Deliberate self-poisoning in adolescence: why does a brief family intervention work in some cases and not others?
Author(s):, , , , ,
Journal/Book: J Adolescence. 2000; 23: 24-28 Oval Rd, London NW1 7DX, England. Academic Press Ltd. 13-20.
Abstract: In a randomized trial of a brief family intervention with adolescents who had deliberately poisoned themselves, we have previously reported that, within the group of patients who did not have major depression, the family :intervention was significantly superior to routine care in reducing suicidal thinking. The present paper examined whether efficacy was related to changes in family functioning or other possible mediating variables. Potential mediators included family: functioning, hopelessness, depression, adolescent problem-solving and compliance with treatment. The efficacy of the family intervention in reducing suicidal ideation within the non-depressed sub-group was probably not mediated by changes in: these variables. The implications of this finding are discussed.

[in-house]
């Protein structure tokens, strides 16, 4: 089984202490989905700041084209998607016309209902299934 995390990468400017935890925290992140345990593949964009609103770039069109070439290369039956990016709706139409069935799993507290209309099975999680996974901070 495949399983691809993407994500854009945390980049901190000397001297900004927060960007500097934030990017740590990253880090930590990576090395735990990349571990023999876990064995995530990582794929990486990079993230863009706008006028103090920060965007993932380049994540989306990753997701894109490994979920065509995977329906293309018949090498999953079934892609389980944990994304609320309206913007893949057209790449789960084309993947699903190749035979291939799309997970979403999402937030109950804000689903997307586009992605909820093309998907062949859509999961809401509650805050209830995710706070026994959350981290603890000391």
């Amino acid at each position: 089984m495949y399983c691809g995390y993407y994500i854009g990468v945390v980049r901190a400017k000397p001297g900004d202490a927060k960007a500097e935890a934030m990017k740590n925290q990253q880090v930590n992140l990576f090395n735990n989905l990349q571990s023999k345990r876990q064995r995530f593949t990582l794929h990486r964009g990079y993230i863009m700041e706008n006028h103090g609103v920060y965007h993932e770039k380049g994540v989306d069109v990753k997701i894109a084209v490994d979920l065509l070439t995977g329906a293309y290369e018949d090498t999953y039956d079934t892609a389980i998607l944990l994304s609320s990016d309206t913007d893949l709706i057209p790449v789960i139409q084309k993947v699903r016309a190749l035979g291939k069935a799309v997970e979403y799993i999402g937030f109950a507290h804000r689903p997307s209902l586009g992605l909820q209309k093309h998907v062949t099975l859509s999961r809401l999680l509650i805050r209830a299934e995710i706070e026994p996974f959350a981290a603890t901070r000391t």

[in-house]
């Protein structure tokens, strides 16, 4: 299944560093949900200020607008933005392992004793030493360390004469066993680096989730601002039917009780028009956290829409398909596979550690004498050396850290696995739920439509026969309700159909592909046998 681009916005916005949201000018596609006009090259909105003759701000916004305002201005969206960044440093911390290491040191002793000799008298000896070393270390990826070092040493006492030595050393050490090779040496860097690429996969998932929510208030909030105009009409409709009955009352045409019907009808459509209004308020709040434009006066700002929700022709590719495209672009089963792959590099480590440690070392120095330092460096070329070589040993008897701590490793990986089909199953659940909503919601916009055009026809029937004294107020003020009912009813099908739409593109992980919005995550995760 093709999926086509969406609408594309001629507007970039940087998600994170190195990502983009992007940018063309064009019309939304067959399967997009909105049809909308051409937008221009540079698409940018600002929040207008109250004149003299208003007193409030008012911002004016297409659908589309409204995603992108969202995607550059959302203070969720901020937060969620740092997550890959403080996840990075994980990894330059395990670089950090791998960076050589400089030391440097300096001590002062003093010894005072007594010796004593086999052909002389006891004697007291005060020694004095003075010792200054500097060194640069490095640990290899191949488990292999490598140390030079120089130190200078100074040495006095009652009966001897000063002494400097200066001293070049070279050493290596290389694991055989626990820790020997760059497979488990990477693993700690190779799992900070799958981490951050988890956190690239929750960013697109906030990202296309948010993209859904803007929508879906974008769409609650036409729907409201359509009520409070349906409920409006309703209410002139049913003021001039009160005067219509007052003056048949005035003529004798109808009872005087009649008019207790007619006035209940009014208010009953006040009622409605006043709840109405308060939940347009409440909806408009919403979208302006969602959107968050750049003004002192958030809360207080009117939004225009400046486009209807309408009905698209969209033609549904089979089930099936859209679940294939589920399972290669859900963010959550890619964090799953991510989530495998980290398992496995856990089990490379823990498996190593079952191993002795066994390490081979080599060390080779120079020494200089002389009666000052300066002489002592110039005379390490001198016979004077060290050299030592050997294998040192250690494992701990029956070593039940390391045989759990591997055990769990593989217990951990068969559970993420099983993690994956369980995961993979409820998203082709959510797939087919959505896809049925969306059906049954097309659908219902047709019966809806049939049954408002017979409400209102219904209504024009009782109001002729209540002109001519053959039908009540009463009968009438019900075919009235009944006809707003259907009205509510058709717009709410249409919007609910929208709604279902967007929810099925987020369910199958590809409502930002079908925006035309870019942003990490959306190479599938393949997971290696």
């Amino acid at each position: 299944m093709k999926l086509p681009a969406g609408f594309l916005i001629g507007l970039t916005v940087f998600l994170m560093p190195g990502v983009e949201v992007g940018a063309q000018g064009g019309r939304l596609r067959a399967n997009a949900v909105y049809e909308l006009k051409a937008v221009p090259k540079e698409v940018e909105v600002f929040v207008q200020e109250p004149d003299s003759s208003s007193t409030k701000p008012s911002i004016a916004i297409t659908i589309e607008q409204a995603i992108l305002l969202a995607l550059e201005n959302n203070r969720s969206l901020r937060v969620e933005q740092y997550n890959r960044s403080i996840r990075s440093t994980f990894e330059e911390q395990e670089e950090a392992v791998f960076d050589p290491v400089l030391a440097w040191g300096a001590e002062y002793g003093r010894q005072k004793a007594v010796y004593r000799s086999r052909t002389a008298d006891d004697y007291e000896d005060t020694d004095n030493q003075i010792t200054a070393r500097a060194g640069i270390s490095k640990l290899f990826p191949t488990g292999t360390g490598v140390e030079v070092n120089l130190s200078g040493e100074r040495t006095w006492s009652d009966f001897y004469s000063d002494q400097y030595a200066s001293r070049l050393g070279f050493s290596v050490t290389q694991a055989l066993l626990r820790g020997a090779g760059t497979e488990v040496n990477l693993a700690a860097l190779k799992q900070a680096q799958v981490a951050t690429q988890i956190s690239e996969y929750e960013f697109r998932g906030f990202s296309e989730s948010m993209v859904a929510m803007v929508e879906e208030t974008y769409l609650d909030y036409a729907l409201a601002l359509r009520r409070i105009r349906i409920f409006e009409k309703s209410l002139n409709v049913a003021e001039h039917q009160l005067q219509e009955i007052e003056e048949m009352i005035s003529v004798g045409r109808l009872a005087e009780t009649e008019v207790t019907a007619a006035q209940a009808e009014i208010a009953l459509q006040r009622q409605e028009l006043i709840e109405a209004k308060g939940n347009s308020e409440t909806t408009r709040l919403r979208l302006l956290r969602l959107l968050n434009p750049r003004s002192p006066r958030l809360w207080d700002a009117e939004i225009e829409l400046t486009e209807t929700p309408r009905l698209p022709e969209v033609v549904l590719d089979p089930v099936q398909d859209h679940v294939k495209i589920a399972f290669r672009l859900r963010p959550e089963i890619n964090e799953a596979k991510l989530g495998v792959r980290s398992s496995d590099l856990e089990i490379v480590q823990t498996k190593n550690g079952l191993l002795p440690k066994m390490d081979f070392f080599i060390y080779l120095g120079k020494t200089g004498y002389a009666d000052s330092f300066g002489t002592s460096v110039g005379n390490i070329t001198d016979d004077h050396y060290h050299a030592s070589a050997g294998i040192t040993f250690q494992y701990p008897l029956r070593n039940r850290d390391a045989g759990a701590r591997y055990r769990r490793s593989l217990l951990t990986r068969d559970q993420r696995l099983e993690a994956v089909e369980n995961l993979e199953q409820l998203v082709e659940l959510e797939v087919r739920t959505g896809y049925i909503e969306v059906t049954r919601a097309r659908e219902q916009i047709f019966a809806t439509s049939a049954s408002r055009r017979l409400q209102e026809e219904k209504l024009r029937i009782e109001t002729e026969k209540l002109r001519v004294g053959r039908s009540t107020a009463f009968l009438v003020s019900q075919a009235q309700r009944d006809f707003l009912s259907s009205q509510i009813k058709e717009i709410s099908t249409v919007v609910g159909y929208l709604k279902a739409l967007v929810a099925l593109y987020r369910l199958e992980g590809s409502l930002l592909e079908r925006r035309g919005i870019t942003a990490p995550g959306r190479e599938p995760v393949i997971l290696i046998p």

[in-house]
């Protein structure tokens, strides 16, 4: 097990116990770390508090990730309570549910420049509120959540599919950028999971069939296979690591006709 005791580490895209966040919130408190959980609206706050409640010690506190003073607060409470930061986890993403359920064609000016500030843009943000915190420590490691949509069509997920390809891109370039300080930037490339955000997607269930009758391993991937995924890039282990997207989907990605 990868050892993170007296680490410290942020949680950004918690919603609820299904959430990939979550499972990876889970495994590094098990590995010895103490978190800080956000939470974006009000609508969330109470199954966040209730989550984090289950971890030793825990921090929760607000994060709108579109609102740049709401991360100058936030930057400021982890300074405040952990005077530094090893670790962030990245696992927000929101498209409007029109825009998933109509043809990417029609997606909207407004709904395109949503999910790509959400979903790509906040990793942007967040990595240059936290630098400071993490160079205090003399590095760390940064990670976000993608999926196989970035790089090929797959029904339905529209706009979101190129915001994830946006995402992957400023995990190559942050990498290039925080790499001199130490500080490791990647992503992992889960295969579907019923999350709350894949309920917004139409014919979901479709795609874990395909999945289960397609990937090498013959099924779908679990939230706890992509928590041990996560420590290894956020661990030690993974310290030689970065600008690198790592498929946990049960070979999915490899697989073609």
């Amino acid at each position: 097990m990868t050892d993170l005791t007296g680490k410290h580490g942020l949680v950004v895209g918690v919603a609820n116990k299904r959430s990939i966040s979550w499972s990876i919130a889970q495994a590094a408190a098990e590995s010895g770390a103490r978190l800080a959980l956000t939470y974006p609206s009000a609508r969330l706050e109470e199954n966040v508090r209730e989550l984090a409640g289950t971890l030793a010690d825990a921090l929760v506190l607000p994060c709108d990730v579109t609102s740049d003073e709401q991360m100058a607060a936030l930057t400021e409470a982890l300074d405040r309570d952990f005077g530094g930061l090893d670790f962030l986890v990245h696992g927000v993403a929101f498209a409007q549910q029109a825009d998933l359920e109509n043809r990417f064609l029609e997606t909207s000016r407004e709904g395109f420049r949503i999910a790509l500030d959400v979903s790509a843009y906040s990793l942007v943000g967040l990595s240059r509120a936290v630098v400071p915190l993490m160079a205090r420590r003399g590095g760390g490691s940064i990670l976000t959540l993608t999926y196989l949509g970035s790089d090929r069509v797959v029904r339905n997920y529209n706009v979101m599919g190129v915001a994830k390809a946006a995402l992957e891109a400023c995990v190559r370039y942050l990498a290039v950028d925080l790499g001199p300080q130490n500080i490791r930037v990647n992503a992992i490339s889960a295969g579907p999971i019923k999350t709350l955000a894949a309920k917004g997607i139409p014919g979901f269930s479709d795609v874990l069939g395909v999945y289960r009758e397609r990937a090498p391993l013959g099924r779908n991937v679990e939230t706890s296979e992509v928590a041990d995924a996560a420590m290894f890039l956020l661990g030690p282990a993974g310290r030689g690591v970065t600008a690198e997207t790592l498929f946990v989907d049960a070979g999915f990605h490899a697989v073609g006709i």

Note: Article Harrington R, Royal Manchester Childrens Hosp, Dept Child & Adolescent Psychiat, Manchester M27 4HA, Lancs, ENGLAND
Keyword(s): SUICIDE ATTEMPTERS; DEPRESSION; CHILDREN; VALIDITY